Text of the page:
Lyndon Baines Johnson (1908-1973)

Lyndon Baines Johnson was born in Texas with a rural background. He was 55 years old when he took the oath as president of the United States after John F. Kennedy's tragic death in Dallas on 22 November 1963.

His career started in the 1930s as an aide to a Texas congressman, then as the director of the New Deal's National Youth Administration in Texas. In 1936 he became a congressman with close personal ties to Franklin Delano Roosevelt. In 1948 he became senator. He campaigned to become the Democratic party's nominee for the presidency in 1960. However, the Democratic convention chose John F. Kennedy as the Democratic nominee and Johnson became Kennedy's Vice-president.

When Kennedy was assassinated, Johnson had twenty-six years of political experience and was ready for the job as 36th president of the United States of America.

LBJ established domestic politics as his first priority and declared that he would follow JFK's programs. Civil rights and a 'war on poverty' were two of his biggest issues and were in the tradition of the New Deal. After his landslide victory in the 1964 election he introduced his brainchild 'Great Society', which initiatives aimed at improving the health, nutrition and education of (poor) Americans. The ambitious Great Society had its greatest successes in its first years, notably the Civil Rights Act of 1964, which outlawed racial discrimination in public accommodations and the Voting Rights Act of 1965, which ensured the right to vote for all.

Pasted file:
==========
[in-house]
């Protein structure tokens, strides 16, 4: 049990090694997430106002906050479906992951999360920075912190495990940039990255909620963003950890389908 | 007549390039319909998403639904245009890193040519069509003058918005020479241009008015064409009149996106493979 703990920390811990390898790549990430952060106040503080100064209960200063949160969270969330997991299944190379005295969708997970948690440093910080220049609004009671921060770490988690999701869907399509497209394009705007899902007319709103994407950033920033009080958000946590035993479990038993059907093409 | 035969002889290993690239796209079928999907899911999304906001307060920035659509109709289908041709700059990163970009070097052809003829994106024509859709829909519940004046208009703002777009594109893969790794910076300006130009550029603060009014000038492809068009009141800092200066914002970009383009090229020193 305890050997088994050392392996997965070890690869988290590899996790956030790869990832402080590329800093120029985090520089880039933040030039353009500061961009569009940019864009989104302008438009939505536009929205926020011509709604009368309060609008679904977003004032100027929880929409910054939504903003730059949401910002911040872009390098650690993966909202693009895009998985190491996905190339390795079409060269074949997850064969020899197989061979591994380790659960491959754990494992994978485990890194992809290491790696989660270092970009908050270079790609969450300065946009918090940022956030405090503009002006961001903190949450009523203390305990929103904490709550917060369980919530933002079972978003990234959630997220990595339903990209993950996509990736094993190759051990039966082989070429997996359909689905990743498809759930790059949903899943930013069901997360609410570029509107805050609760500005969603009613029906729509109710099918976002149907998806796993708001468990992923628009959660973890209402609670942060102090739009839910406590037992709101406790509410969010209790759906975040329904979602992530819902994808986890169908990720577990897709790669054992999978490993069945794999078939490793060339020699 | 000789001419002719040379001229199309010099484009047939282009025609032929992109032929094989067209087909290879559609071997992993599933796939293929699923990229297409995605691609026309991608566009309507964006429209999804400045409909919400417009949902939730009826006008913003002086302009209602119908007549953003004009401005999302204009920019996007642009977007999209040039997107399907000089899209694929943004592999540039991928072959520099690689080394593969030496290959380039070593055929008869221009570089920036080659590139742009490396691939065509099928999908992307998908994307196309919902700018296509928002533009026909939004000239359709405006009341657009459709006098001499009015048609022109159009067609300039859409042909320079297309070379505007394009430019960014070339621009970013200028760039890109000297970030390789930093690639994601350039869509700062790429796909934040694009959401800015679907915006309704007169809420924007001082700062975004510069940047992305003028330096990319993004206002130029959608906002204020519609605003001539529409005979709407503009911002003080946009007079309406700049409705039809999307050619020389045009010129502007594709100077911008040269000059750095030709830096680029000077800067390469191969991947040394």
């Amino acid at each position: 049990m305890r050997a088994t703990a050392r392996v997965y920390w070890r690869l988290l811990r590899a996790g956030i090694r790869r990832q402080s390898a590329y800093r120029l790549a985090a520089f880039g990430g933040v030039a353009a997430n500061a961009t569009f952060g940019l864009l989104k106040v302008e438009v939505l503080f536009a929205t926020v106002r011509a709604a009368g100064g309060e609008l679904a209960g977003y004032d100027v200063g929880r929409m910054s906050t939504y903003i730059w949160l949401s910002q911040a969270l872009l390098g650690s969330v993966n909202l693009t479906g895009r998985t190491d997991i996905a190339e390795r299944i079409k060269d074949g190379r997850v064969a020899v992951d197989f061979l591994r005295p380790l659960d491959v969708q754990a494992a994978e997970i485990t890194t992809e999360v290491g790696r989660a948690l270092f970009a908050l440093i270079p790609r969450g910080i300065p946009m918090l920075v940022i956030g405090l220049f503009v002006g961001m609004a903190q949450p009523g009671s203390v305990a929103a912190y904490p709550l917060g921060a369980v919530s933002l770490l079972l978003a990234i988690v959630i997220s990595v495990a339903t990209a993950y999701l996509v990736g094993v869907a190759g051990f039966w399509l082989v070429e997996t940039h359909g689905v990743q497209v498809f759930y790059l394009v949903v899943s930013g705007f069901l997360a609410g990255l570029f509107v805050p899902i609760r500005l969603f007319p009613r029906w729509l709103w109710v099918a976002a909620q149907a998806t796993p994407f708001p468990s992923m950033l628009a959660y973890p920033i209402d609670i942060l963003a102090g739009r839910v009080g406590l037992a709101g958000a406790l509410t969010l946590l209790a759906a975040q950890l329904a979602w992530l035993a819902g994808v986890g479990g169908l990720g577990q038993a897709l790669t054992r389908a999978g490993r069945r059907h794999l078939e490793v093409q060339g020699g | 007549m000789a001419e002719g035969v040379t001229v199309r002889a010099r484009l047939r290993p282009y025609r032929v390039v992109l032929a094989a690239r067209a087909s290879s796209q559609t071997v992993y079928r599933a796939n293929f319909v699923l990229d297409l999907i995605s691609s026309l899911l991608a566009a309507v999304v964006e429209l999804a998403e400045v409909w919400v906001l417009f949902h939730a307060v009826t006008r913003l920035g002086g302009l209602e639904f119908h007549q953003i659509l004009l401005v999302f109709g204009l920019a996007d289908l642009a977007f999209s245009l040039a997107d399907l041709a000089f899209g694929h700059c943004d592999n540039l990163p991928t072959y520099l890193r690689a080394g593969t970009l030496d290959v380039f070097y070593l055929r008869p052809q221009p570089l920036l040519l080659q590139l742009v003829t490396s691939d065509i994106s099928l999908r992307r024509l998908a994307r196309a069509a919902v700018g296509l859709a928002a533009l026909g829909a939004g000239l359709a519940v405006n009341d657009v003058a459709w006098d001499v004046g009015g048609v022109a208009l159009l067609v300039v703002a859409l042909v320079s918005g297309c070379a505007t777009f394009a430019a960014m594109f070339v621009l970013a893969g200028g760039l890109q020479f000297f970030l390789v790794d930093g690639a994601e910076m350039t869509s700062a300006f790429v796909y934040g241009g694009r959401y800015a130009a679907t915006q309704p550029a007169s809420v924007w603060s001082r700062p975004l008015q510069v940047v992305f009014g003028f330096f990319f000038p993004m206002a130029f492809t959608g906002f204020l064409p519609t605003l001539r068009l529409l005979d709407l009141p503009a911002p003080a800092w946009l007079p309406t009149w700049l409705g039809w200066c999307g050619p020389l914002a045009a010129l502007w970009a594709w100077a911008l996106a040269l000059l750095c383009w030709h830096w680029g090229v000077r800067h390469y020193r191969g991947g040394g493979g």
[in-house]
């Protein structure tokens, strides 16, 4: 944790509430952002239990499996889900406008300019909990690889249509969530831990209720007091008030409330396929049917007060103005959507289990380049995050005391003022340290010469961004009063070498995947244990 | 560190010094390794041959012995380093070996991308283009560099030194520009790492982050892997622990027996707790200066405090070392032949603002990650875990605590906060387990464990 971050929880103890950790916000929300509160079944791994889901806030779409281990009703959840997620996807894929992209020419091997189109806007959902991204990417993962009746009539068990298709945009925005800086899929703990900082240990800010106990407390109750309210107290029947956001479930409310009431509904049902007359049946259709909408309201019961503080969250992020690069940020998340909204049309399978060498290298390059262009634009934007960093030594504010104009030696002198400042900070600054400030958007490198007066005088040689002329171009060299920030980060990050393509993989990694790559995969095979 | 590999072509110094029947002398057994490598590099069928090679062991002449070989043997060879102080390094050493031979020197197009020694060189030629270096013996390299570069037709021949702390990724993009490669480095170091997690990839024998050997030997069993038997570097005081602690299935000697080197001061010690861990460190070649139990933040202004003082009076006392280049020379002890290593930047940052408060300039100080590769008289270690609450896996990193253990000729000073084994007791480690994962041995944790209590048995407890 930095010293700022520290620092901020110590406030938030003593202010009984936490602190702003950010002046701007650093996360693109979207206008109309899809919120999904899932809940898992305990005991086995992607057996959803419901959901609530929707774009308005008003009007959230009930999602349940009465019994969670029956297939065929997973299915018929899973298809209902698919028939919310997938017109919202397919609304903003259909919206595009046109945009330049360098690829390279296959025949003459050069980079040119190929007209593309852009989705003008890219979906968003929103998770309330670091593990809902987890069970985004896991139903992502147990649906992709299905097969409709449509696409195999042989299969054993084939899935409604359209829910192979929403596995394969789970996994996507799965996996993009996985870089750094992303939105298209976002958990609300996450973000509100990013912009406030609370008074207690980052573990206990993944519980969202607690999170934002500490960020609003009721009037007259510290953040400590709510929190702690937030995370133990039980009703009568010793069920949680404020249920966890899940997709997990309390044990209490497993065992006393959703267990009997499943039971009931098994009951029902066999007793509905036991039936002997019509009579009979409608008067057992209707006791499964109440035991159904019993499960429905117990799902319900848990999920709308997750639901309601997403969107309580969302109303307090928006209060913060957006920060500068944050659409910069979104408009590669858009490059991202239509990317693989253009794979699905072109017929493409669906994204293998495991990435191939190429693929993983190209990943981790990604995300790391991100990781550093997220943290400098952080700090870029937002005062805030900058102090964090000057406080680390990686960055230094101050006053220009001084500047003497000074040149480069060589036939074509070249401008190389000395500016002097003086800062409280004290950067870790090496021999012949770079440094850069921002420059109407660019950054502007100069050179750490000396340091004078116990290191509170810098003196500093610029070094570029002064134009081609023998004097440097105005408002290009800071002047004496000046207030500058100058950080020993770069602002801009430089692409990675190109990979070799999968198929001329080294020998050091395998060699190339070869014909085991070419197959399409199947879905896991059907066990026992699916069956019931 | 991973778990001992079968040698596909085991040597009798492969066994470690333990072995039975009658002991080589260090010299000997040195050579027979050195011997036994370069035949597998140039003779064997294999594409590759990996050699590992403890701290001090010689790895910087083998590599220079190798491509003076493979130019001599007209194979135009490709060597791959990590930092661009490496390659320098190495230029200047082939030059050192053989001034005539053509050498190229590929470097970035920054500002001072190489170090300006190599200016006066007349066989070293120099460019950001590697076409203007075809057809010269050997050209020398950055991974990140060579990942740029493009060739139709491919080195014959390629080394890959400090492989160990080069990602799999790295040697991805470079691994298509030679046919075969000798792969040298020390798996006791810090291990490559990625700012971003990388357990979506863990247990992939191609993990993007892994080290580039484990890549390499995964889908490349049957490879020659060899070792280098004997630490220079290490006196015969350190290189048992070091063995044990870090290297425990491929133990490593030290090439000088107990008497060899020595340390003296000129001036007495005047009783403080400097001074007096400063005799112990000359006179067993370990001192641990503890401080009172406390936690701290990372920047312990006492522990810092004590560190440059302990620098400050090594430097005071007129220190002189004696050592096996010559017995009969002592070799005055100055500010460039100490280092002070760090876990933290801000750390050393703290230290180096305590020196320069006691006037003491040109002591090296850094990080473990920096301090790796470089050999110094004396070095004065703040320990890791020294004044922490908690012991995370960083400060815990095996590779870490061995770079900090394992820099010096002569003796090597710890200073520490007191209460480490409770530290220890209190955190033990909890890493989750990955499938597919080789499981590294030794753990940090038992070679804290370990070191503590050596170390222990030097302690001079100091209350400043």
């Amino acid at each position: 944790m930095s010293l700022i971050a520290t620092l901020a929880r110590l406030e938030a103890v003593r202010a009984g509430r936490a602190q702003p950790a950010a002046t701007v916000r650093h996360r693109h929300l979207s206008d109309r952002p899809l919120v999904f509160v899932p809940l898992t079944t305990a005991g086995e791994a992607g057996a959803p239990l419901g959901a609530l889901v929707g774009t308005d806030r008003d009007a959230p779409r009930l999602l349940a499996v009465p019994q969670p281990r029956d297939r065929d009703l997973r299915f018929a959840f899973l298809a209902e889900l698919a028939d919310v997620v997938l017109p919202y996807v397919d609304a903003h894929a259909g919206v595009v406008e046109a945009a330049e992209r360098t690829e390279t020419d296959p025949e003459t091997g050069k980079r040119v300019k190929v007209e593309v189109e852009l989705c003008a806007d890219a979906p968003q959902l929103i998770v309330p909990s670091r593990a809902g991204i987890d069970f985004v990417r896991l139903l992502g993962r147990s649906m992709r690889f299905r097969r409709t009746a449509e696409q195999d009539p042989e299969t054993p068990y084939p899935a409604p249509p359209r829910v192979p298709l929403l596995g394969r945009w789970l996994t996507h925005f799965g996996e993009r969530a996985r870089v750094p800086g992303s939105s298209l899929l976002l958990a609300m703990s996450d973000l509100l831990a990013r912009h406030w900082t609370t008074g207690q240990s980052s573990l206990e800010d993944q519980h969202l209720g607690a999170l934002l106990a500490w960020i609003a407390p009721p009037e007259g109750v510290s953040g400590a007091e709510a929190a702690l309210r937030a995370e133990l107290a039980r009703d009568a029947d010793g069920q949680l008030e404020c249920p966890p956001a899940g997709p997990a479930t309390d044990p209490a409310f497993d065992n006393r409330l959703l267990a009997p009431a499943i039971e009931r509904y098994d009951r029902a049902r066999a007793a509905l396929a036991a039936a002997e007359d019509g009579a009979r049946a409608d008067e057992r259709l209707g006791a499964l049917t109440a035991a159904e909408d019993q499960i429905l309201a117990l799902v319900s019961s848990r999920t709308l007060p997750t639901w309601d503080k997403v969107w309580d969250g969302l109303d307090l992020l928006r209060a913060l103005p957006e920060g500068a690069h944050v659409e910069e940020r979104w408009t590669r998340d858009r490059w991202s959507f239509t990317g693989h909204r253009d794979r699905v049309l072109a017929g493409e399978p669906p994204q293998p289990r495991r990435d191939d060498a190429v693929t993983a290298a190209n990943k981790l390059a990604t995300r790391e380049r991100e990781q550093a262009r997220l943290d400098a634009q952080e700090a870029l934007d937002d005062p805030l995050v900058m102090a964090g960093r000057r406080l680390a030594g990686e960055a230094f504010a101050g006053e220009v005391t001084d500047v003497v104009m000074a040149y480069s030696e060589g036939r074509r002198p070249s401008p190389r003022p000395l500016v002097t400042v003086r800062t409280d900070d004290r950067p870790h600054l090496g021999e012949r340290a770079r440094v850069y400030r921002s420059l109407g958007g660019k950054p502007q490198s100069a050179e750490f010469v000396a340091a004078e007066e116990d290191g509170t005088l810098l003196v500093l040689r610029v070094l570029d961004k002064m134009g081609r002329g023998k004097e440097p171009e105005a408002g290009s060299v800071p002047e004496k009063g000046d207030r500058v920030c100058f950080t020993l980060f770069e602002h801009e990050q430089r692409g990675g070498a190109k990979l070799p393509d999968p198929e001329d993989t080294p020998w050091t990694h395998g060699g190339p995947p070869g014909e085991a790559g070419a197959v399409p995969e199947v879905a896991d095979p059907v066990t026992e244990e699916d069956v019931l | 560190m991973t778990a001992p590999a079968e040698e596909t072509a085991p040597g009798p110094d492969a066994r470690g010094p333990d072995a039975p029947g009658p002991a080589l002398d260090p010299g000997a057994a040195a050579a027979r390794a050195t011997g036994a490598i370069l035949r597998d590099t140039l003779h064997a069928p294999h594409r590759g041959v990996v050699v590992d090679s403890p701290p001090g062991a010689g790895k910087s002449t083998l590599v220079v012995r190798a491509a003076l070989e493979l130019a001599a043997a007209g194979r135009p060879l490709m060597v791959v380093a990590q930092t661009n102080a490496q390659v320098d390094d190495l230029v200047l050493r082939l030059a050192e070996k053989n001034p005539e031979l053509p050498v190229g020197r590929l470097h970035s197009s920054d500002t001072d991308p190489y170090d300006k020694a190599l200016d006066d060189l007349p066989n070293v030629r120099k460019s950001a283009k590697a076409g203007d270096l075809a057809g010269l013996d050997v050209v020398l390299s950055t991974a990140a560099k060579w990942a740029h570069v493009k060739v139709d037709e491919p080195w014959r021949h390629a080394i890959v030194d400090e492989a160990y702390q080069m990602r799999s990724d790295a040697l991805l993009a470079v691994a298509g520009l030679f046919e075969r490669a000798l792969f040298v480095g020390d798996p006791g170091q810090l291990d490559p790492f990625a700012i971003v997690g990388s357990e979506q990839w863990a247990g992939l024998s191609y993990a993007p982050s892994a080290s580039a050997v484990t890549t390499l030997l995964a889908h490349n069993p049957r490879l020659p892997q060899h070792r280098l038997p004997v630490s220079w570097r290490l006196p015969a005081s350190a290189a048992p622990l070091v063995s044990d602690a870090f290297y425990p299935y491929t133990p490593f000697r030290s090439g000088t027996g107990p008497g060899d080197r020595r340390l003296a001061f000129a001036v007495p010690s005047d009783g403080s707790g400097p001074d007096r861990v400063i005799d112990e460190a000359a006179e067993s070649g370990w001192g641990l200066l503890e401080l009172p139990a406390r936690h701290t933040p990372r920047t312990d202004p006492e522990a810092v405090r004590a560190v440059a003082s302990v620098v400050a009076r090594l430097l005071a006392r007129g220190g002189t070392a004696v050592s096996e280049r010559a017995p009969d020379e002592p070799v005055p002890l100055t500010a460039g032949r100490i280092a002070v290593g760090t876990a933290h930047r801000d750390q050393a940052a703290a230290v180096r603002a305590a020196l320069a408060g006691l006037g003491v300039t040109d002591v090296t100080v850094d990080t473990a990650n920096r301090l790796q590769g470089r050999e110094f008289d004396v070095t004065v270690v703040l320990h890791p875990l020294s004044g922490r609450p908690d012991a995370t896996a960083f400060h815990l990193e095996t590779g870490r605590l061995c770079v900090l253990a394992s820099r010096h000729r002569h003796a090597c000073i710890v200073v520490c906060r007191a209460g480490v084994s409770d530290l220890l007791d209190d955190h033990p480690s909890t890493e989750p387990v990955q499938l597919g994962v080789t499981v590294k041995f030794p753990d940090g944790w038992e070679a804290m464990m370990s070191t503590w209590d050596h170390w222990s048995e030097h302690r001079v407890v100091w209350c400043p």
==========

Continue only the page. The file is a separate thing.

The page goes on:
At the foreign front things did not go as smoothly, however. As time proceeded, LBJ and his administration got increasingly caught up in an ever growing quagmire in Vietnam. His decision to 'Americanize' the war in Vietnam meant an ever growing number of American soldiers in South East Asia. At the time, however, the growing American involvement in Vietnam was not seen as ludicrous, for it was very much in line with the foreign policy principles pursued by all American presidents after WWII based on the principle of 'containment' as articulated in the Truman Doctrine. Johnson believed that it was America's duty to be involved in Vietnam in order to prevent it from falling to communism -in other words: to prevent North Vietnam and the Viet Cong (VC) from winning. As the war progressed, opposition to the growing involvement, the increasing amount of casualties and destruction mounted.

After the Tet-offensive, on January 31 1968, LBJ's popularity was at an all-time low. On March 31 of that same year he appeared on national television announcing that the bombing of North Vietnam would come to an end -except for the parts close to the DMZ. The war in Vietnam had left Lyndon Johnson broken. In that same speech he made public his decision not to run again for the United States Presidency. He left the political scene and died a few years later. LBJ would go into history as the man who dragged America into the Vietnam war, as a racist fighting a racist war. Despite his ambitious Great Society, which certainly had been successful, especially in its early years, Johnson's name would forever be associated with the disaster in Vietnam.